At least 20 victims have now come forward to complain that explicit photos of them are being shared online by active duty and retired members of the Marine Corps and others, a leading Navy investigator said Friday.
Curtis Evans, the division chief for criminal investigations for the Naval Criminal Investigative Service, told reporters that he expects more victims will come forward as the probe continues.
Former and current female Marines say their photographs and those of women in other services have been shared without their consent on social media, including on a private, men-only Facebook page called Marines United and a Google Drive linked to that page. That Facebook page has been taken down, but officials say the photos may have simply migrated to another private site.
Evans said the investigation has expanded into many more sites online. Officials said that earlier this week at least 17 new sites were being reviewed and that as many as 30,000 images were catalogued on the sites, although many were duplicates. A majority of the photos, officials said, were selfies and did not appear to have been taken surreptitiously, although it’s not clear under what conditions they were shared.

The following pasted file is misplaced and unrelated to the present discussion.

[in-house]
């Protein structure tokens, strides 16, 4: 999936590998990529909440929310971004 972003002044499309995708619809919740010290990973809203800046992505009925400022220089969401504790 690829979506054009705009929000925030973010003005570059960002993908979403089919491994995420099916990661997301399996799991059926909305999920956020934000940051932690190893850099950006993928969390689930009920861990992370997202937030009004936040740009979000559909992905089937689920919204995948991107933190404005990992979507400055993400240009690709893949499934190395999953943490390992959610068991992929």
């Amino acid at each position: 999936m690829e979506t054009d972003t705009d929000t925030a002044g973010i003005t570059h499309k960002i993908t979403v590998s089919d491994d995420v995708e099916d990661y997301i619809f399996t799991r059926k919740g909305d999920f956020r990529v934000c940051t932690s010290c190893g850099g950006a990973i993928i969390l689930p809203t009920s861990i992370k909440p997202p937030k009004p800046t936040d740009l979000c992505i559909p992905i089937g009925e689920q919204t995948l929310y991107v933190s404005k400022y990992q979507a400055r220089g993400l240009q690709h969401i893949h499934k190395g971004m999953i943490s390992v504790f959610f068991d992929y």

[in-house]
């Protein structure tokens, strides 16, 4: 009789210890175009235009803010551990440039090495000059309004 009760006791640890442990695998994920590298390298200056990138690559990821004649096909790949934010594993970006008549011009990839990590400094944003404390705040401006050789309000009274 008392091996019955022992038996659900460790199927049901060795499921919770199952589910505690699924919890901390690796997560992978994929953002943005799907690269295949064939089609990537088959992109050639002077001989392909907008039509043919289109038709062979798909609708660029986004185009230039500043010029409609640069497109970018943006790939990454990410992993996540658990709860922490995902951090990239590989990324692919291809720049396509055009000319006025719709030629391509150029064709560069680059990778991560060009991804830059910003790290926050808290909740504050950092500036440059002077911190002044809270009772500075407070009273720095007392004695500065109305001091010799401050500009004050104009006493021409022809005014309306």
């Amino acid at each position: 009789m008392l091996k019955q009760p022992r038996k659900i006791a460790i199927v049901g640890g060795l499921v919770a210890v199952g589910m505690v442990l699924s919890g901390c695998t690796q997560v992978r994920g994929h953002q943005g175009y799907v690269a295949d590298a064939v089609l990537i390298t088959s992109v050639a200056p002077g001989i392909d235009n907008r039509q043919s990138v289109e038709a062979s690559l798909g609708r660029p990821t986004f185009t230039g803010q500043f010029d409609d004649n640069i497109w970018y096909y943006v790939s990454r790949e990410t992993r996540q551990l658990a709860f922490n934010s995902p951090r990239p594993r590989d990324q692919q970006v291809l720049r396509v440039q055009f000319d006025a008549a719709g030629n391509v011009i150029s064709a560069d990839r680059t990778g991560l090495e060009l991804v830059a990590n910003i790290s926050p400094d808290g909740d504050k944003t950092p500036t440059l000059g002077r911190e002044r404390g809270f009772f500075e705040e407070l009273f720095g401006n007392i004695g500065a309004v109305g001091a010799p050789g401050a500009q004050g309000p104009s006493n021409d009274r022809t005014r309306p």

The officials weren’t authorized to discuss the matter publicly and spoke on condition of anonymity.
So far, the victims who have come forward are not men, and the investigation has not expanded to gay pornography sites. But, Evans said NCIS will look into every complaint. He said NCIS is working with the other military investigative services and with federal and local law enforcement, including the FBI.
Facebook and Google have been cooperating with the investigation, he added.
There have been about 1,200 screen names identified on the Facebook site, and of those, 725 were active duty Marines, 150 were in the Marine Reserves, 15 were in the active duty Navy and the rest were unidentifiable. Those people were only on the main Facebook page, which involved other issues. It is not known who may have accessed or commented on the Google Drive linked to the Facebook page where the explicit photos were stored.